AHITHOPHEL, ɑ̄-hith´o-fel: A counselor of David. He is called
“the Gilonite,” i.e., from Giloh, a city in the south of Judah (II
Sam. xv. 12). David esteemed him highly for his great wisdom (II
Sam. xvi. 23). When Absalom revolted, Ahithophel faithlessly betrayed
David in the expectation that the rebellion would be successful (II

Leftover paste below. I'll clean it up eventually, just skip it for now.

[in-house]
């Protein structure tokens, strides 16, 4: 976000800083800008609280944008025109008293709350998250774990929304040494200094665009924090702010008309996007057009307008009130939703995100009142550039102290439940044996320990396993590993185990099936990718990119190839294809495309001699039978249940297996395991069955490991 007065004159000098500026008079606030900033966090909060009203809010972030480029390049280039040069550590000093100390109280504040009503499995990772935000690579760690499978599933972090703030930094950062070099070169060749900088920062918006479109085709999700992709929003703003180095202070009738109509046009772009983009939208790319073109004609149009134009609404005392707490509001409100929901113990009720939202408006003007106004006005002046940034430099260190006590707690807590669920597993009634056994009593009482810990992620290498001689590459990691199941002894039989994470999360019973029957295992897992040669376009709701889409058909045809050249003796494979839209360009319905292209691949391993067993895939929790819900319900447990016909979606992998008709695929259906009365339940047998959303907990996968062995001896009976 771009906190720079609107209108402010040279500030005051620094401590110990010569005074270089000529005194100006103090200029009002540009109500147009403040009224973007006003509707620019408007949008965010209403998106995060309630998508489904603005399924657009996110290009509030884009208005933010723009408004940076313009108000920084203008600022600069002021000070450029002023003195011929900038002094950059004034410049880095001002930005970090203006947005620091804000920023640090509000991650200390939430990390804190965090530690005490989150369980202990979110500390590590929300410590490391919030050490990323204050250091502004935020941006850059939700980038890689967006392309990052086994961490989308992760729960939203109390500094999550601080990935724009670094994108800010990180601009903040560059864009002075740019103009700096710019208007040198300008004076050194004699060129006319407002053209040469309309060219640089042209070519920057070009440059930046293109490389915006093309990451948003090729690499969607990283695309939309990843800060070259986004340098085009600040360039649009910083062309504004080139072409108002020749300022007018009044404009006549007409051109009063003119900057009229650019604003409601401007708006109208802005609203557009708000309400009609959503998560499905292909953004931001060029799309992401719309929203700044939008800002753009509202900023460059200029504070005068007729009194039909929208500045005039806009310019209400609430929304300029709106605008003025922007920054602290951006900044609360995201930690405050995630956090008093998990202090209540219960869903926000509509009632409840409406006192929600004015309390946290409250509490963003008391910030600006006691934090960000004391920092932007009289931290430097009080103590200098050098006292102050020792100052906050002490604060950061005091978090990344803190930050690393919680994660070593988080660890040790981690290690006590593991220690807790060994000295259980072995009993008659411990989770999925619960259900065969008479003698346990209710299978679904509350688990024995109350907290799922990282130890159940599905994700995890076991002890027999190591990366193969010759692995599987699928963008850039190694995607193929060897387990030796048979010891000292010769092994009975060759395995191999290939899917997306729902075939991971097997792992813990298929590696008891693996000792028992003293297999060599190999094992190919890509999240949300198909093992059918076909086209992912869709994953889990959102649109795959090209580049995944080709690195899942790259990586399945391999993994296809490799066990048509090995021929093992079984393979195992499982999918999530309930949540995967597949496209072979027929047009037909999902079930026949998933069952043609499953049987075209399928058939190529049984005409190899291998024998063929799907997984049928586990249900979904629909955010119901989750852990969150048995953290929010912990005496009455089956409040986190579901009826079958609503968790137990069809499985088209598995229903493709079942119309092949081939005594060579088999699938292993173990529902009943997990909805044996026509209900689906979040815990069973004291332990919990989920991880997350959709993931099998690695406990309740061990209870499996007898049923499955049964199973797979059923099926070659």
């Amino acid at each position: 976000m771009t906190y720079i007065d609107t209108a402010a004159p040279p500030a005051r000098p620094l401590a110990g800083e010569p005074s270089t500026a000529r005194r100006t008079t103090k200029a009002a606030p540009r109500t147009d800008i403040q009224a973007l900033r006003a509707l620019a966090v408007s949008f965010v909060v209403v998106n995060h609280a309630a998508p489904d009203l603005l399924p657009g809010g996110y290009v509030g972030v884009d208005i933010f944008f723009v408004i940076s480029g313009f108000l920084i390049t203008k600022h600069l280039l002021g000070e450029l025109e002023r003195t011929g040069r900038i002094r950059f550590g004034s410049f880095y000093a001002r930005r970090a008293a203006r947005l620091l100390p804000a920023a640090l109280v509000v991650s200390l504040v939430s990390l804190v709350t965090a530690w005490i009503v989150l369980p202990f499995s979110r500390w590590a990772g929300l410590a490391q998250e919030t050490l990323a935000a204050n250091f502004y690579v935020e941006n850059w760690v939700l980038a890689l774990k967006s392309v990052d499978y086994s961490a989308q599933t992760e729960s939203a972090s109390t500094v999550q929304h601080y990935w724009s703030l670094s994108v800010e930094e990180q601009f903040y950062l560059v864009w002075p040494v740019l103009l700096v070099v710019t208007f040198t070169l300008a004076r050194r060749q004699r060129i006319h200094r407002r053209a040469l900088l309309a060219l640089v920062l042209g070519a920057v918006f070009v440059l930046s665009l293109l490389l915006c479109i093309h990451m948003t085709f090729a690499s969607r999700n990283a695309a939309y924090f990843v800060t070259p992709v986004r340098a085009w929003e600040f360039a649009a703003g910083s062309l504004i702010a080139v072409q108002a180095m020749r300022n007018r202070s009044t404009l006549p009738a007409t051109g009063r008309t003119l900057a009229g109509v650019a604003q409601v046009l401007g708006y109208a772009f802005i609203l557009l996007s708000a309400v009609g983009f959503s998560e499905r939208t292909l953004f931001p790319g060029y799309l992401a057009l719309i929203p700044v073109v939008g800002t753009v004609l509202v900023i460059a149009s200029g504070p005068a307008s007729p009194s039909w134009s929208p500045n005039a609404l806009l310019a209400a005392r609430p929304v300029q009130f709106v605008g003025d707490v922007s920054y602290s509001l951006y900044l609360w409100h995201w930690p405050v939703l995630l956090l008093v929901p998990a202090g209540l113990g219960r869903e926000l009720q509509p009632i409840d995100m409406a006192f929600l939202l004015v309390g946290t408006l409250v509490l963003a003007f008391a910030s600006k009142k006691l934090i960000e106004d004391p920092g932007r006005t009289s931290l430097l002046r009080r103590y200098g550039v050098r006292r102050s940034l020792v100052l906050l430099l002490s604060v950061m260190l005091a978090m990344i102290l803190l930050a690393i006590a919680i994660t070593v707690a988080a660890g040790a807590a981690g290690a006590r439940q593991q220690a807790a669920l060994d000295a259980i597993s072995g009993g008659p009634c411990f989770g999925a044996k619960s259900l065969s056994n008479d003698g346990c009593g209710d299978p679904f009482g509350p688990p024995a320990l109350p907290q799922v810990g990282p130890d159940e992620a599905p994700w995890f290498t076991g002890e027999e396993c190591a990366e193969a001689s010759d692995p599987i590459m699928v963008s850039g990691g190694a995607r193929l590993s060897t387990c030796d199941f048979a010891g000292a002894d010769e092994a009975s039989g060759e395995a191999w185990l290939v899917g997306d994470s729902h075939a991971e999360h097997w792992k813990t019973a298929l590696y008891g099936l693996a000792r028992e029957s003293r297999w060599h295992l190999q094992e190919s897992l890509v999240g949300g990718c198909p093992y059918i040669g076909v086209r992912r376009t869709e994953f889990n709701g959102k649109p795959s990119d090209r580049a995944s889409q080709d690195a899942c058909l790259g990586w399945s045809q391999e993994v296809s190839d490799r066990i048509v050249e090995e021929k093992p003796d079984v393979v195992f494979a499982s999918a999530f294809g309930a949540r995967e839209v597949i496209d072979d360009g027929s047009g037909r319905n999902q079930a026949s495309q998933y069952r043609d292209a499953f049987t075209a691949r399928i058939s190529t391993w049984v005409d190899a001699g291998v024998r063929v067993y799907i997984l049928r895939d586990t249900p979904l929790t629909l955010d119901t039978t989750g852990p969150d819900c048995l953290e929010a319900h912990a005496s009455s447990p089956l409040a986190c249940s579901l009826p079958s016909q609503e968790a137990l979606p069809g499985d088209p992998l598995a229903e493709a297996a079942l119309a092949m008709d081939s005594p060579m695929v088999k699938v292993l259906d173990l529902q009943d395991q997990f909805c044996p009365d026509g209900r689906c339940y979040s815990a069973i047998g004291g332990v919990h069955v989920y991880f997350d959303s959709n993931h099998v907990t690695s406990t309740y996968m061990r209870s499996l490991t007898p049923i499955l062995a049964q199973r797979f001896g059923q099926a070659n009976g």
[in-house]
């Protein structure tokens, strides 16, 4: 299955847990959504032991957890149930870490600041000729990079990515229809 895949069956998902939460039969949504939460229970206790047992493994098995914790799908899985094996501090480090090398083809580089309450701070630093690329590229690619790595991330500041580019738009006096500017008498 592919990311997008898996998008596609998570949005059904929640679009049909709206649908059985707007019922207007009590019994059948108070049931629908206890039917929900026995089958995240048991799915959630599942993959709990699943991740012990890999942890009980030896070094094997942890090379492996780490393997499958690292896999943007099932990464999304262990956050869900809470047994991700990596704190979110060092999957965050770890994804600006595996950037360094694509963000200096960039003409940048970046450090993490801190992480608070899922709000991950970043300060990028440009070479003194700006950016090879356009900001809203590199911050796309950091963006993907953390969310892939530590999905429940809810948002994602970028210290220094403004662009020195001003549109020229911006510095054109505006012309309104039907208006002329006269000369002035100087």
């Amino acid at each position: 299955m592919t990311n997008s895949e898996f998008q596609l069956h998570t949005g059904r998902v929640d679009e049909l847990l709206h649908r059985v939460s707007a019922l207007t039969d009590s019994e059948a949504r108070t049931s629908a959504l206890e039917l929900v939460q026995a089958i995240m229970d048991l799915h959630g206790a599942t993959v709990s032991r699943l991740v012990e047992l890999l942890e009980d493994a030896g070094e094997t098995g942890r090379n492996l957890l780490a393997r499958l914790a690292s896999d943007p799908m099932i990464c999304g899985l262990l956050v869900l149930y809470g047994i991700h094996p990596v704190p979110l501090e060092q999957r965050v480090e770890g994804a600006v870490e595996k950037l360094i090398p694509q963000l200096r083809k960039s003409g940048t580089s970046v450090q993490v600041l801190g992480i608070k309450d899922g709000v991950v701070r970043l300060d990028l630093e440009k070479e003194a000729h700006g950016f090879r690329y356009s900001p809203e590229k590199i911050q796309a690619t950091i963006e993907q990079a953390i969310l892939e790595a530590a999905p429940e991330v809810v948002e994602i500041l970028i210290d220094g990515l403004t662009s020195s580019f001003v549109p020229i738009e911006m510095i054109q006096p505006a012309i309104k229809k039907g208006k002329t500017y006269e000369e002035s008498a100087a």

Sam. xv. 12, 31, xvi. 21, xvii. 1
sqq.). He soon perceived, however, that his authority was not paramount with
the young prince; and when the latter rejected his advice to attack David at
once, he went home and hanged himself (II Sam. xvii. 23).
Some think that Ps. xli. 9, lv. 12 sqq. have reference to
David’s sad experience with Ahithophel. Eliam, a son of Ahithophel, was one
of David’s heroes (II Sam. xxxiii. 34); it is hardly possible
that he was the Eliam mentioned as the father of Bath-sheba (II Sam.